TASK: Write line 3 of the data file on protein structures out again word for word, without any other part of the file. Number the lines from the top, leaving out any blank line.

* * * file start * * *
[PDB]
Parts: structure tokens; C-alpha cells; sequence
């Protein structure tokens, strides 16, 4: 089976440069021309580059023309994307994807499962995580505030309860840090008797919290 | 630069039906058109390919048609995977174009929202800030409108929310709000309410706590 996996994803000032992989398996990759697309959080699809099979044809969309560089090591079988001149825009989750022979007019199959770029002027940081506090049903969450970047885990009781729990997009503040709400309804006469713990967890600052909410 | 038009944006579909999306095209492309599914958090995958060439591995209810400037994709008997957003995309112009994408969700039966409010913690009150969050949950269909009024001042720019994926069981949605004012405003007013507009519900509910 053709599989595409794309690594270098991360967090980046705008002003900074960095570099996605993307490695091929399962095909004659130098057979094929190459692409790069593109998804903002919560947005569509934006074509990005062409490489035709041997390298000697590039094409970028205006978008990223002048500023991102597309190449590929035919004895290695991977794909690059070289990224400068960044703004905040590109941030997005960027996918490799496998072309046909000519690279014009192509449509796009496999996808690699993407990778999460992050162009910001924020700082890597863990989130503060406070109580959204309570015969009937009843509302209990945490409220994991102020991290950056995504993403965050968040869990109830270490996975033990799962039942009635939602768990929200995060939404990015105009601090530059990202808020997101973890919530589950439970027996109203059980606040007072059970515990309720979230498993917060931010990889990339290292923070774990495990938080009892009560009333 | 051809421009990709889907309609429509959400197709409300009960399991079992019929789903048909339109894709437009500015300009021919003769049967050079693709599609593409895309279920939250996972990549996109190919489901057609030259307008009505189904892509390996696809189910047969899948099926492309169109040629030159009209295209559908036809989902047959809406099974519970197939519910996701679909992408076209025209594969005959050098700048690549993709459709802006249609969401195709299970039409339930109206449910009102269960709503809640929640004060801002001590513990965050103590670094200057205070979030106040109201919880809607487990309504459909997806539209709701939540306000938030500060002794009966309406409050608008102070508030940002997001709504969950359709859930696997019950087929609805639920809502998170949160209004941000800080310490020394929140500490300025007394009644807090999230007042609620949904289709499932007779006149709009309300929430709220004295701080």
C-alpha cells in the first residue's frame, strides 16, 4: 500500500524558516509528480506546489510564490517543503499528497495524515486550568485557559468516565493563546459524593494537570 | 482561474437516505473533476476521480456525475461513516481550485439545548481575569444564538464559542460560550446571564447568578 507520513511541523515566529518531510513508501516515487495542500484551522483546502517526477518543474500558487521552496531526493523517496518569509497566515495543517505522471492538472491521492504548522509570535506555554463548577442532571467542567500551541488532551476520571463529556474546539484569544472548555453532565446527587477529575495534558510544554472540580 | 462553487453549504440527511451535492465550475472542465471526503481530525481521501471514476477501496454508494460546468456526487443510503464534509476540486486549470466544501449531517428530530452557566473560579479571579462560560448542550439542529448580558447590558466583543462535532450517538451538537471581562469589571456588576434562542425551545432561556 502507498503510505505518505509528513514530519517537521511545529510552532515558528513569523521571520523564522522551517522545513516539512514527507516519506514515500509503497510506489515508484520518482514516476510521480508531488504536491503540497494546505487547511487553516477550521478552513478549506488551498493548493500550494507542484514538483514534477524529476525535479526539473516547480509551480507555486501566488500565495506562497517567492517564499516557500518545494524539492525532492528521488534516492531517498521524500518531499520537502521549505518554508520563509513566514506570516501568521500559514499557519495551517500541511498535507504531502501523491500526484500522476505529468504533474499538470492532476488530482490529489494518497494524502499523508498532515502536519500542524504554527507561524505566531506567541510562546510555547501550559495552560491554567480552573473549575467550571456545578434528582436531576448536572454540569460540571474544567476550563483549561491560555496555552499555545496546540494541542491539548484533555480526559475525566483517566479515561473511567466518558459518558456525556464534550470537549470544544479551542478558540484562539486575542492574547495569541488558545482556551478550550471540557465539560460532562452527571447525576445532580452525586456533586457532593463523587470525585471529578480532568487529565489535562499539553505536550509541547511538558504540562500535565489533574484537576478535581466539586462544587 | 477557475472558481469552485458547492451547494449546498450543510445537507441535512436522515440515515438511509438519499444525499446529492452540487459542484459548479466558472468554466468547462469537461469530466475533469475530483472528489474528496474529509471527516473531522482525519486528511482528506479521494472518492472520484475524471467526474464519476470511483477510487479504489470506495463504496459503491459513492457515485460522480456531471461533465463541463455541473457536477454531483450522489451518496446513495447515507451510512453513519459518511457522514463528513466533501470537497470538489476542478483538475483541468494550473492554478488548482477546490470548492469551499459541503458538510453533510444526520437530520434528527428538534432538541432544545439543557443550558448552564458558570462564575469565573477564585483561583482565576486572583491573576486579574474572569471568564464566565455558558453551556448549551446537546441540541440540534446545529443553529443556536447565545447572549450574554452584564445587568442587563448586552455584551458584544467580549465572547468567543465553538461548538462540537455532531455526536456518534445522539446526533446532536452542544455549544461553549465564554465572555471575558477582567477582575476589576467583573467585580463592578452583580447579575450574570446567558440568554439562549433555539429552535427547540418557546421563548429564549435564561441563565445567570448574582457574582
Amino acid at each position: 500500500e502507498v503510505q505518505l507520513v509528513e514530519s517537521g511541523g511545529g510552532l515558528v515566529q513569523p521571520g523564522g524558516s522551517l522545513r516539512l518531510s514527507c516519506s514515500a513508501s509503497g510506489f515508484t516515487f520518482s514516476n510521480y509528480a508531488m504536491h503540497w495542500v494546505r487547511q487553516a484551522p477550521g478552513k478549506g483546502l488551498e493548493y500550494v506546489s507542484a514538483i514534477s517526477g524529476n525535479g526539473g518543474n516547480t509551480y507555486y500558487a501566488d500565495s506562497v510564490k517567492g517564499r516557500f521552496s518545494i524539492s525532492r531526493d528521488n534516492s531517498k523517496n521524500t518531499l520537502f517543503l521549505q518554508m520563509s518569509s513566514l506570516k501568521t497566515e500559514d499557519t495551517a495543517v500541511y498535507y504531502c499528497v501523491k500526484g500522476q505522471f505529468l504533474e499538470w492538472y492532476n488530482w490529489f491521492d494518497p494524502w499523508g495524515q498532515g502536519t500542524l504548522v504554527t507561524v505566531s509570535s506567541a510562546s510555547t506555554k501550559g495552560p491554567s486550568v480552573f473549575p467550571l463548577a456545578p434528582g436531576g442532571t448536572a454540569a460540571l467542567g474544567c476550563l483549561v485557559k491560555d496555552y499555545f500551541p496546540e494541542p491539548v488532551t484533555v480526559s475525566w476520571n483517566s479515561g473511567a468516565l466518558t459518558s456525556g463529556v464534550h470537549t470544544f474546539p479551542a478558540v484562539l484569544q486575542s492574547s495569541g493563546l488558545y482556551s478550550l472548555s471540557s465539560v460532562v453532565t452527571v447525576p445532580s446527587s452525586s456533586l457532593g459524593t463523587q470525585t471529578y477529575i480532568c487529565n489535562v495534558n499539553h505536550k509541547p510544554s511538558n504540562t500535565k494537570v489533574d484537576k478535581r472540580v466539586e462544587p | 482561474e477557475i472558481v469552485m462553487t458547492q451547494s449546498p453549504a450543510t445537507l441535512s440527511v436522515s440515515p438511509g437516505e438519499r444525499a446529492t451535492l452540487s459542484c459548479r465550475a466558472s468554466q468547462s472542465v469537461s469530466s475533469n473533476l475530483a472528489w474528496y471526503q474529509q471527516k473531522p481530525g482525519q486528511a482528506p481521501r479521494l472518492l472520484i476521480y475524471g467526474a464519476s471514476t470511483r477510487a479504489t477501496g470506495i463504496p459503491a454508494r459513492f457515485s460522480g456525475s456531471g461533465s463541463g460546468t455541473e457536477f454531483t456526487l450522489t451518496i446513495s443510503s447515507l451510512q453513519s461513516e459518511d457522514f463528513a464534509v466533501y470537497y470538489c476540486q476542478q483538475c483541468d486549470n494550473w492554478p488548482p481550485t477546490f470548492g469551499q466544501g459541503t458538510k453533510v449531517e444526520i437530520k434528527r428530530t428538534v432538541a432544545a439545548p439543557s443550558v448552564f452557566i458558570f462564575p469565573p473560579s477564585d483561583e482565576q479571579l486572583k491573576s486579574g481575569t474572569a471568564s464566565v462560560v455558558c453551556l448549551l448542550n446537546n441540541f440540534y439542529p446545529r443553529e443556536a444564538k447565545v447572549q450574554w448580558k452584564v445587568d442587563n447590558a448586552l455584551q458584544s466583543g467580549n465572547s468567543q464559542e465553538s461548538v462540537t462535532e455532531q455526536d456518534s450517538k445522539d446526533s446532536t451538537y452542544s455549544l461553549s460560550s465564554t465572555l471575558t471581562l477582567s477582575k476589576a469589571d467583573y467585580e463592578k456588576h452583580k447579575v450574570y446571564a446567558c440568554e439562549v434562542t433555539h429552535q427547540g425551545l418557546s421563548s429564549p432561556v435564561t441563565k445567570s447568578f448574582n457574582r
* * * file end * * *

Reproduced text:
């Protein structure tokens, strides 16, 4: 089976440069021309580059023309994307994807499962995580505030309860840090008797919290 | 630069039906058109390919048609995977174009929202800030409108929310709000309410706590 996996994803000032992989398996990759697309959080699809099979044809969309560089090591079988001149825009989750022979007019199959770029002027940081506090049903969450970047885990009781729990997009503040709400309804006469713990967890600052909410 | 038009944006579909999306095209492309599914958090995958060439591995209810400037994709008997957003995309112009994408969700039966409010913690009150969050949950269909009024001042720019994926069981949605004012405003007013507009519900509910 053709599989595409794309690594270098991360967090980046705008002003900074960095570099996605993307490695091929399962095909004659130098057979094929190459692409790069593109998804903002919560947005569509934006074509990005062409490489035709041997390298000697590039094409970028205006978008990223002048500023991102597309190449590929035919004895290695991977794909690059070289990224400068960044703004905040590109941030997005960027996918490799496998072309046909000519690279014009192509449509796009496999996808690699993407990778999460992050162009910001924020700082890597863990989130503060406070109580959204309570015969009937009843509302209990945490409220994991102020991290950056995504993403965050968040869990109830270490996975033990799962039942009635939602768990929200995060939404990015105009601090530059990202808020997101973890919530589950439970027996109203059980606040007072059970515990309720979230498993917060931010990889990339290292923070774990495990938080009892009560009333 | 051809421009990709889907309609429509959400197709409300009960399991079992019929789903048909339109894709437009500015300009021919003769049967050079693709599609593409895309279920939250996972990549996109190919489901057609030259307008009505189904892509390996696809189910047969899948099926492309169109040629030159009209295209559908036809989902047959809406099974519970197939519910996701679909992408076209025209594969005959050098700048690549993709459709802006249609969401195709299970039409339930109206449910009102269960709503809640929640004060801002001590513990965050103590670094200057205070979030106040109201919880809607487990309504459909997806539209709701939540306000938030500060002794009966309406409050608008102070508030940002997001709504969950359709859930696997019950087929609805639920809502998170949160209004941000800080310490020394929140500490300025007394009644807090999230007042609620949904289709499932007779006149709009309300929430709220004295701080």